Paul Adam, Tottenham, NSW – The control of fleabane in a stubble retained farming system
Paul farms a controlled traffic farming system on his home property with full stubble retention, while maintaining a more traditional mixed farming enterprise on leased country nearby.
He grows mainly wheat and canola with some pulses but has pulled back slightly from pulses in the past 12 months due mainly to difficulty with efficient weed control.
Ian Leulf– control of fleabane in a retained stubble system.
The Leulfs run a controlled farming system as well breeding 900 cross-bred ewes. They follow a three year rotation of wheat, barley and fallow and have implemented a controlled traffic system for four years.
They try to keep the sheep off the stubble as much as possible and have separate cropping and livestock areas.
Bruce Staniforth– control of windmill grass in a retained stubble system.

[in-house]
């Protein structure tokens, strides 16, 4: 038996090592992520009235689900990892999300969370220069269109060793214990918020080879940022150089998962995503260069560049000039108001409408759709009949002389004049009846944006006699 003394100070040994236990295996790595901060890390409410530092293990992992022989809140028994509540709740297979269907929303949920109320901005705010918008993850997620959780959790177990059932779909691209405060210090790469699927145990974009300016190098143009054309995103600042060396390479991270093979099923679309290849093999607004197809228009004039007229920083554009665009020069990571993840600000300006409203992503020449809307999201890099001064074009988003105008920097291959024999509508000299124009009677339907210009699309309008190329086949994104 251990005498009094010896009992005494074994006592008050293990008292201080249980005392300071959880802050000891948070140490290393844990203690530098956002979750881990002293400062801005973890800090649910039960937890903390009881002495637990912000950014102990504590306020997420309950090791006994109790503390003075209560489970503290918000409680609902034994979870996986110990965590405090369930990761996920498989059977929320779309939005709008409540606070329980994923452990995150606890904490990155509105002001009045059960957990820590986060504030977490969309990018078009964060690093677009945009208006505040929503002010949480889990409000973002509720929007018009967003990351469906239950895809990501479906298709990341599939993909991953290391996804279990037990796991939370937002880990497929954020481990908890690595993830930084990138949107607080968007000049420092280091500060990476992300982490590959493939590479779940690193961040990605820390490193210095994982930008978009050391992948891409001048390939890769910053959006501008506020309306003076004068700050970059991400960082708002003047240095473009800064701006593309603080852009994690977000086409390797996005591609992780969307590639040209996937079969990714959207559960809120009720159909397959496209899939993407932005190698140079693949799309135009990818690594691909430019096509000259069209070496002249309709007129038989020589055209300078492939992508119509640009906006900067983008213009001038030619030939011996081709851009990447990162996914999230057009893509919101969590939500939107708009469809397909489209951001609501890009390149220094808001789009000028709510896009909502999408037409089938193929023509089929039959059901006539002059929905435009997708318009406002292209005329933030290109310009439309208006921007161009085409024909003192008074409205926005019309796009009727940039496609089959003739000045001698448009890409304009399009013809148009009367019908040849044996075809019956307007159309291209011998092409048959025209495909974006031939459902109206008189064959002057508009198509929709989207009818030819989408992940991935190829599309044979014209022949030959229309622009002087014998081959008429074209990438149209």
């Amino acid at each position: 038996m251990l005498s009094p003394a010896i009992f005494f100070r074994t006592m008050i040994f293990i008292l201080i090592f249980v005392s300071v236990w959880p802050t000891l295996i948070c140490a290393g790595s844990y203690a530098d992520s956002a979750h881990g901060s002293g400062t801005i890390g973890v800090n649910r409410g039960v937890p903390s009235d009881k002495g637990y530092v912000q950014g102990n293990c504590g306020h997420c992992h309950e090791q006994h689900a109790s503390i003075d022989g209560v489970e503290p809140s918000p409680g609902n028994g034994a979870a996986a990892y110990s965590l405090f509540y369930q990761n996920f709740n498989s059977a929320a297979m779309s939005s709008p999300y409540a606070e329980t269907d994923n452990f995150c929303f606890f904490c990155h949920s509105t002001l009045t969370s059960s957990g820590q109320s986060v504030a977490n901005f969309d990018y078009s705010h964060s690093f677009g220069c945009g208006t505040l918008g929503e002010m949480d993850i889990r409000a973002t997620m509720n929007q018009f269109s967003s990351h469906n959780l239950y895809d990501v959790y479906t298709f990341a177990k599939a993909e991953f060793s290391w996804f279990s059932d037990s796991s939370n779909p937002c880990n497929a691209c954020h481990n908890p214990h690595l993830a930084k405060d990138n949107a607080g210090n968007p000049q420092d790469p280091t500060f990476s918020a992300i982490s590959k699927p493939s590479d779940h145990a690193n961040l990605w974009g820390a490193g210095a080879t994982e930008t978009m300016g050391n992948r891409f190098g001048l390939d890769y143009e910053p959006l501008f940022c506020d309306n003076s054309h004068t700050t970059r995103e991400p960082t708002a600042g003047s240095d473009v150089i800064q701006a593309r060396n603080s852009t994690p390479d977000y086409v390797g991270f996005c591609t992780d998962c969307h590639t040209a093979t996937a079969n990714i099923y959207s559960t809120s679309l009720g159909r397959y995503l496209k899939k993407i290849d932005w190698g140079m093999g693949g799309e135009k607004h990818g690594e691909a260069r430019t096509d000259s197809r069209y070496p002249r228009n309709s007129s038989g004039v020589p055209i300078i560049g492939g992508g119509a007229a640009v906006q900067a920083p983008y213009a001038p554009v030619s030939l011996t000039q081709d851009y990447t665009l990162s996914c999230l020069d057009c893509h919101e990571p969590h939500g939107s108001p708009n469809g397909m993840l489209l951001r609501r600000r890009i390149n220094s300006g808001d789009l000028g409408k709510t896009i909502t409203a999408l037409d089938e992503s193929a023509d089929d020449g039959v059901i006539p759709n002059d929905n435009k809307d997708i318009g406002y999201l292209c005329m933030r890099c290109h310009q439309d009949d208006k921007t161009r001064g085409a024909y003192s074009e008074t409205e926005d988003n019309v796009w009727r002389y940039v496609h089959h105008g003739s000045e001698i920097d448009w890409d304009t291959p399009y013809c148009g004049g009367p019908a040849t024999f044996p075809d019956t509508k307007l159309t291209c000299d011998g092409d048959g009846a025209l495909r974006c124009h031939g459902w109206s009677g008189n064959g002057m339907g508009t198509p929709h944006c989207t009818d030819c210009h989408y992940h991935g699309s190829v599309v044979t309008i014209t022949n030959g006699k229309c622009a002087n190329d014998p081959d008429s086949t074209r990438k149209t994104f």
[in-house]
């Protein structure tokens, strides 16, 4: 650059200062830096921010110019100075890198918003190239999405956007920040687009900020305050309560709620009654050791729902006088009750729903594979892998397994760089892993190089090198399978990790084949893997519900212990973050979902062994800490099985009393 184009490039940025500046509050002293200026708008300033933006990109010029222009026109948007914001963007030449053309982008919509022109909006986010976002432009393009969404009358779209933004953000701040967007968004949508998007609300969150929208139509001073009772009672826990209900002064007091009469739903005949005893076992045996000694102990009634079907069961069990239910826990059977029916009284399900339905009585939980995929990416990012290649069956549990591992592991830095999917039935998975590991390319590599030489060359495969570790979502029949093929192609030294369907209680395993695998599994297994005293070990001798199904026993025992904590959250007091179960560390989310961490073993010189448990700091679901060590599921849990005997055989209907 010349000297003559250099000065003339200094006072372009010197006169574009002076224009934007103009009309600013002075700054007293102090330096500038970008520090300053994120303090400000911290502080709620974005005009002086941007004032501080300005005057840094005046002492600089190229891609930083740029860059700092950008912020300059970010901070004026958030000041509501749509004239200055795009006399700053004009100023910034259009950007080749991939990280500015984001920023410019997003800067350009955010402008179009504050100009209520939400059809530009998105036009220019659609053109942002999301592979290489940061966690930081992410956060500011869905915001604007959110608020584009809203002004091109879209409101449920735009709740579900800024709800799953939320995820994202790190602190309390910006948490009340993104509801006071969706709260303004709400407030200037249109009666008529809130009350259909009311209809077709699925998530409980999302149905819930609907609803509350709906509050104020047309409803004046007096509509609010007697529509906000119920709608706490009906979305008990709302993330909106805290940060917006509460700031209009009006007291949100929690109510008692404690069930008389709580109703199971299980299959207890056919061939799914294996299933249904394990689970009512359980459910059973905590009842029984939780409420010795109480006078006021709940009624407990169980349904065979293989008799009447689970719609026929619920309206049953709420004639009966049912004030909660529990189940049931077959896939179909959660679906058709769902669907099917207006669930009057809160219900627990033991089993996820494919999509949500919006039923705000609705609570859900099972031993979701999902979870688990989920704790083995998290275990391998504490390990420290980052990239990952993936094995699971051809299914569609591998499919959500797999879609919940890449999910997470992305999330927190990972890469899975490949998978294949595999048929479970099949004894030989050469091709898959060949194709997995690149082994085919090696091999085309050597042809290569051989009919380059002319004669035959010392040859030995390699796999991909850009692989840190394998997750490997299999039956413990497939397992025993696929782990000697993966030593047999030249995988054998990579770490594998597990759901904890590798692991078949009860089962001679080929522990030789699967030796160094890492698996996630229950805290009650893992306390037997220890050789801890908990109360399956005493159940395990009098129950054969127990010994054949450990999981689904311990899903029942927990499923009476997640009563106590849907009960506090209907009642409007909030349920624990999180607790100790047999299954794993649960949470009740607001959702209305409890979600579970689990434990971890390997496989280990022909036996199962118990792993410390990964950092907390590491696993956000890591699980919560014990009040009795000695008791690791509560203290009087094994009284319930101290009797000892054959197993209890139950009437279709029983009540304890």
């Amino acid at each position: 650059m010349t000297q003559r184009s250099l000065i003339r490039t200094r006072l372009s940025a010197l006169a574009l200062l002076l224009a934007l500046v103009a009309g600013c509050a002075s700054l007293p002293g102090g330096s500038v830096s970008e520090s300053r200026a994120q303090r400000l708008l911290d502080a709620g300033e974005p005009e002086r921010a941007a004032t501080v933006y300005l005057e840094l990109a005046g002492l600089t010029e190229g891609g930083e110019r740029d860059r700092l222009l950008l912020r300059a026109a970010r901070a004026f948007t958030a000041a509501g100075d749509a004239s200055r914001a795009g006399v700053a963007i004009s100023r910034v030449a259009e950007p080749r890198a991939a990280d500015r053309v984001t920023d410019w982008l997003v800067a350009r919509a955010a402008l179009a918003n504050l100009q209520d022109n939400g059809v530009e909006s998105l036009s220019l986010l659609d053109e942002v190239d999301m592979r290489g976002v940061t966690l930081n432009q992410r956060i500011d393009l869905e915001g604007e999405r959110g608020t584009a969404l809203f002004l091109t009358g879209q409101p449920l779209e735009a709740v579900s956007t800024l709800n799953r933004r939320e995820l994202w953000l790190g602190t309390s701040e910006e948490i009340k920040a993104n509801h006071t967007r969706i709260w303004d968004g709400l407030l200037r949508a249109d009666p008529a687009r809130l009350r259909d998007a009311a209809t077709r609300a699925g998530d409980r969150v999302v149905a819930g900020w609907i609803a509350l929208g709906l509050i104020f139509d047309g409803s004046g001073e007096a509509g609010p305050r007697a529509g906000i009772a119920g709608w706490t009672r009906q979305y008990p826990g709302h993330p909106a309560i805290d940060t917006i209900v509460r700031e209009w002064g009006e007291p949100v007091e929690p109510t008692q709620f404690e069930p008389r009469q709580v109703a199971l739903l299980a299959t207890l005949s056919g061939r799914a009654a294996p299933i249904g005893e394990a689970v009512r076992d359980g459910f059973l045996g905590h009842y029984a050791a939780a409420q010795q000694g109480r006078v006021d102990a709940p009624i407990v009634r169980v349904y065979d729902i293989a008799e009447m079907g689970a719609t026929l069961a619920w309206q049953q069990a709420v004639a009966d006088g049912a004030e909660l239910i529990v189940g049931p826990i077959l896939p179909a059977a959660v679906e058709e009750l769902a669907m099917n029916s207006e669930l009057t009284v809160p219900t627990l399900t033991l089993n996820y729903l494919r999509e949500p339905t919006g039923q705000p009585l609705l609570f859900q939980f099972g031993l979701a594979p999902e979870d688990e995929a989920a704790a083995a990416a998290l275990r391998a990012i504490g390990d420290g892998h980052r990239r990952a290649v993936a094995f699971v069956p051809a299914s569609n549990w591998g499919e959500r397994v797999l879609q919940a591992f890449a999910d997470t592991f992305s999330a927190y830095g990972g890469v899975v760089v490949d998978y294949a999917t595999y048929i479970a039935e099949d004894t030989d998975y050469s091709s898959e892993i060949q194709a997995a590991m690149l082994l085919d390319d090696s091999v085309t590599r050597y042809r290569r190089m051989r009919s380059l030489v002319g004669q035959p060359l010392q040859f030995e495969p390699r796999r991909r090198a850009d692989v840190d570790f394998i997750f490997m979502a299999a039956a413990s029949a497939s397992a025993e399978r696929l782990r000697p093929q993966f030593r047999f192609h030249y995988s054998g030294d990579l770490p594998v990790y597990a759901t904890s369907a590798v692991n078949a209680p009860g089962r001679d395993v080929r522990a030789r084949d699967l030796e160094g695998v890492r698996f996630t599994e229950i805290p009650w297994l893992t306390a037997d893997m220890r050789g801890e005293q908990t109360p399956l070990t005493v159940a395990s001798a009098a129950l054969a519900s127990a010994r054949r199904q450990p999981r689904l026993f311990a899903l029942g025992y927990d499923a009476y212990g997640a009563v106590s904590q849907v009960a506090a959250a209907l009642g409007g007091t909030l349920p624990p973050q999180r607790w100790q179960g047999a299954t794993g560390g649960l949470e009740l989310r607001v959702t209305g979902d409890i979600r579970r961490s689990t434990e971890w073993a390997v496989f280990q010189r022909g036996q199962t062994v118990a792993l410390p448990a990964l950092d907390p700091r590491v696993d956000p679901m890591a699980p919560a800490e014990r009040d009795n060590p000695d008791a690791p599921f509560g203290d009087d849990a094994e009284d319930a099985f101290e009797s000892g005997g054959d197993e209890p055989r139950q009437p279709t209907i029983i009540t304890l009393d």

Bruce is a mixed farmer and describes himself as fairly conventional. He tends to utilise poorer soils for grazing oats and crops his better country.
Paddocks are usually only cropped for three years before going back into a pasture phase of lucerne and medics for seven or eight years, or when the pasture starts to deteriorate.
Jock Coupland– control of ryegrass and black oats in a retained stubble system.
Jock doesn’t have a fixed rotation with his dryland farming, rather it depends on seasons and markets. His irrigation crops consist of wheat in winter and cotton in summer and paddocks are rotated between the two.
His cropping and livestock enterprises are kept separate and cattle are not grazed on stubbles or fallow.
Diverting chaff into tramlines
The Leulf’s generally follow a three year cropping program involving wheat, barley then fallow. After trialing numerous pulses and break crops, including brown manuring Ian felt it was a safer option in their environment to simply maintain a fallow as a break.